Theatre and dance

Photo: Hele-Mai Alamaa

Children are always a welcome audience in a theatre, whatever its size, because their honest reactions is the best feedback to everyone involved. This is why there are plays for children in the annual programme of almost every theatre. This is particularly the case before Christmas, when there are many plays, based either on witty Estonian stories or on some famous materials (e.g., Alice in Wonderland, Lotta on Troublemaker Street, to think of a couple from 2016), to choose from. Surely this success should want every theatre to add to their repertoire regular self-written plays for younger theatre-goers.

At the same time, Estonia is known for the plurality and high level of school drama groups, whereas in 2016 national student theatre festival turned 35. The general history of school theatres or drama groups in the country dates back to the Middle Ages, to the 16th century. Sources speak of a Latin comedy played by the students of Tallinn Town School in the Town Hall. It is the school drama group that gives every child the opportunity to create a play, to participate in the complex process of staging, to develop their courage of public performance, realise ideas, and work with their voice and posture. Of course, amateur theatre ignites interest in theatre in general and teaches the later audience to find their favourites from the versatile theatre scene. Many children hold cherished school-time memories from participating in the Betti Alver poetry days Tähetund (from 1993 onwards) or in one of the many student theatre festivals; or even the activities of the school dance festival Koolitants.

Estonian National Puppet Theatre was founded in the middle of the 20th century (in 1952) and up to today it could be considered the only professional national theatre in Estonia directed to children and youngsters. The theatre was formed by puppet actor and stage director Ferdinand Veike who managed the artistic side of the theatre for nearly thirty years. Today the theatre is known as NUKU, whereas recently, in November 2016, a new large theatre room called Ferdinand was opened. For the past ten years NUKU has organised the Tallinn Treff festival, which will take a new form in 2017. One of Estonia’s oldest free theatre troupes, VAT Theatre (established 1987), must also be credited with a considerable contribution to the plays available for a younger audience. The characteristic genre of circus is introduced to local children by a pair of clowns known as Piip and Tuut. Out of newcomers in the theatre scene, Teater Must Kast that plays in schools all over Estonia, has become best visible for their many projects for the youth.

In addition to the named, there are various smaller drama groups on the theatre scene, who come together in two bigger organisations – UNIMA Estonia Centre and ASSITEJ Estonia Centre. UNIMA Centre dates back to 1999 when the members were puppet theatres active in Estonia and people engaged in puppetry, both amateurs and professionals. ASSITEJ Centre was created in 1992 on the initiative of VAT Theatre and their then director Hiie Fluss. The mission of the ASSITEJ Estonia Centre is to ensure high-end theatre experiences to every child in Estonia, to raise the awareness of theatre for children and youngsters within the society, and the development of the field on an international level. Both centres organise festivals that are open also to all teachers as well as specialists at schools responsible for extracurricular studies.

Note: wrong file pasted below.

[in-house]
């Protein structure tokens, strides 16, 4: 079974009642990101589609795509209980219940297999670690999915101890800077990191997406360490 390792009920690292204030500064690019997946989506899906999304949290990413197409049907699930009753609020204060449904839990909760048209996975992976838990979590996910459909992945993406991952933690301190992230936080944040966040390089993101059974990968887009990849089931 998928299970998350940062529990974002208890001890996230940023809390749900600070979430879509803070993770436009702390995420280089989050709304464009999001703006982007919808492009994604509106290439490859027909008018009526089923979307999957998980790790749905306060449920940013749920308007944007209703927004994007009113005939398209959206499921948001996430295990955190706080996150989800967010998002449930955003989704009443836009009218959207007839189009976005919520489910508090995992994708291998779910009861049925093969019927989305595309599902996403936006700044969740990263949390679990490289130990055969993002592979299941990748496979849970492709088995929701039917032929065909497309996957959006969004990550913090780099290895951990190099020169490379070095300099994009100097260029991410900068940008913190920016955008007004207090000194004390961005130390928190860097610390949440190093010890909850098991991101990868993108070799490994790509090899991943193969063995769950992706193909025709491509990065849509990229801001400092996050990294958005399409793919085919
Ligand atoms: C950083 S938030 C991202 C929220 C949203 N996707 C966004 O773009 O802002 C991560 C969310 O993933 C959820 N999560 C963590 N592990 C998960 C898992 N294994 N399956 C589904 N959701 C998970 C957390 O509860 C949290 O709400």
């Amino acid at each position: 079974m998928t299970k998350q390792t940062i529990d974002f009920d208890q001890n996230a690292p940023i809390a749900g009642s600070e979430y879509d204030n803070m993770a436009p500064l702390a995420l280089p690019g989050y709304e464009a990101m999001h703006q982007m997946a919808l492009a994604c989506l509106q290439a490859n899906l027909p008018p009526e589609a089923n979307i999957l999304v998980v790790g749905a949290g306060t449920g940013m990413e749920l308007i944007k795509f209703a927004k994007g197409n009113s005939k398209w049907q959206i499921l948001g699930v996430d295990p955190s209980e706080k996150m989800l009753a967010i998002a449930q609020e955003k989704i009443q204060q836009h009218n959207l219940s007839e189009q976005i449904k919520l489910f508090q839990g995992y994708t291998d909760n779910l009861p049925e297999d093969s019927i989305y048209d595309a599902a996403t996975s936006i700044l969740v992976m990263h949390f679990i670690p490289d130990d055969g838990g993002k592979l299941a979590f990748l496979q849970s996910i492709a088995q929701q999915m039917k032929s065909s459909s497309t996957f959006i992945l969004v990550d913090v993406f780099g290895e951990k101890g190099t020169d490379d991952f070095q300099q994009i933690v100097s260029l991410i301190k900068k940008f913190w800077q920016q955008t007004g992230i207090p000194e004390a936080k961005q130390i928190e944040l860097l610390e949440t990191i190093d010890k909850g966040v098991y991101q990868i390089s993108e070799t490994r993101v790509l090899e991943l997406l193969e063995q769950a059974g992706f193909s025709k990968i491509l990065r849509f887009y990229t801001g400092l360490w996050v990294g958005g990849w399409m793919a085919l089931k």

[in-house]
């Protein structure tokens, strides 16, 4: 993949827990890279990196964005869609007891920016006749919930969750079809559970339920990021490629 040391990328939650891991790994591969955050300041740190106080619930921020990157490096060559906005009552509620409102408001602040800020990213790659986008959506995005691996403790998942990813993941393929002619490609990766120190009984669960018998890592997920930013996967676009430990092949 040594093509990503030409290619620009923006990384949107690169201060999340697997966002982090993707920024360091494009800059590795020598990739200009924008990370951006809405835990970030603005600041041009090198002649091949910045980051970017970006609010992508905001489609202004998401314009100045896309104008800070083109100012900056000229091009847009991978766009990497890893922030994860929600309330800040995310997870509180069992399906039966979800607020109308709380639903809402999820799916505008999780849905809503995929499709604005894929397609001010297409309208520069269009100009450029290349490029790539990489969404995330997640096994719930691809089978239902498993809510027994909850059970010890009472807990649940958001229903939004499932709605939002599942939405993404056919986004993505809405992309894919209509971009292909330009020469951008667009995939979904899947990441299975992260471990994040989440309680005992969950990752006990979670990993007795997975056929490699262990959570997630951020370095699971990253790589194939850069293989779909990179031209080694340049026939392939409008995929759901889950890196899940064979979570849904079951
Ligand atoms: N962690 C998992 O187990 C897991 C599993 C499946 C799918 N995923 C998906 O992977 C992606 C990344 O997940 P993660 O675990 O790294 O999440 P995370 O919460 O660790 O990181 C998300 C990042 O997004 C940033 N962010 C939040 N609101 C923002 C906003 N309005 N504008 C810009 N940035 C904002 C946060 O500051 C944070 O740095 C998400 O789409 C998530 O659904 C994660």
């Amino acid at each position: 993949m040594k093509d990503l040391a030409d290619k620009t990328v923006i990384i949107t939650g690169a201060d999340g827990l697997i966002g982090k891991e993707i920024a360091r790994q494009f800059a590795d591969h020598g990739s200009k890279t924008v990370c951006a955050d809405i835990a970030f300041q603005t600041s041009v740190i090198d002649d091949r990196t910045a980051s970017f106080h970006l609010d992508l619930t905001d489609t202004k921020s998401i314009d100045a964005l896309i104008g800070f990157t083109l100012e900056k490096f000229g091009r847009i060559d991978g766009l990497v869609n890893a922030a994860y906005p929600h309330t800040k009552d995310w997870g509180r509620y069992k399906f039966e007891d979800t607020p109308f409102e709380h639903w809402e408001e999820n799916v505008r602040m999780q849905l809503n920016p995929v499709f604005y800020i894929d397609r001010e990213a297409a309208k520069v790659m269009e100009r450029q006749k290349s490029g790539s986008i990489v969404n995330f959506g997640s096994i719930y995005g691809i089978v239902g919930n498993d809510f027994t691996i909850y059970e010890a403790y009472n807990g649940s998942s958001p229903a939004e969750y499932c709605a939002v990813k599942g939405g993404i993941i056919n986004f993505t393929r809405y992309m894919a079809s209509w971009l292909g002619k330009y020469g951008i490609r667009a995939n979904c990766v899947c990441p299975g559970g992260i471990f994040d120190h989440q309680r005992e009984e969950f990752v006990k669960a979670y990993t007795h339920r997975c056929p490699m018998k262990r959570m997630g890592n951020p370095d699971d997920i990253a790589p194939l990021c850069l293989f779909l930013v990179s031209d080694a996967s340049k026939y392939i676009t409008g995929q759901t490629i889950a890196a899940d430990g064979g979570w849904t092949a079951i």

Theatre productions in Estonia are directed to various age groups and performed in many languages. In addition to verbal theatre, children can also participate in circus schools or in dance classes covering various dance styles. The educational programmes of various show institutions have been developing since the 1990s. Workshops and roundtables are organised for discussing a particular play, to learn the preparation of theatre costumes, stage design or masks, to find out more about the era covered in a play, or to gain knowledge about movement on stage.

To ensure that the theatre bug would get to each child, there are several splendid support programmes, many of which are lead by Children Charity Foundation Aitan Lapsi. The foundation helps children from least privileged backgrounds to experience plays and other show programmes. Also, through participating in the cooperation project Theatre to Kindergarten, they help to take professional environmental-themed plays to each Estonian kindergarten for free. There’s hoping that in the future as well as now, nobody will be derived of the art of theatre and the theatre experience, whatever their age or status.

Read more: Rait Avestik, 2003 „Eesti lasteteatrid“; Eike Värk, 2004 „65 aastat Eesti kutselist nukuteatrit. Ajalugu ja kroonikad”; Rait Avestik, 2011 „Eesti kooliteatrite 30 aastat festivale“ (Book recommendations in Estonian)

Text by: Katre Väli, Theatre Adviser at the Arts Department of the Ministry of Culture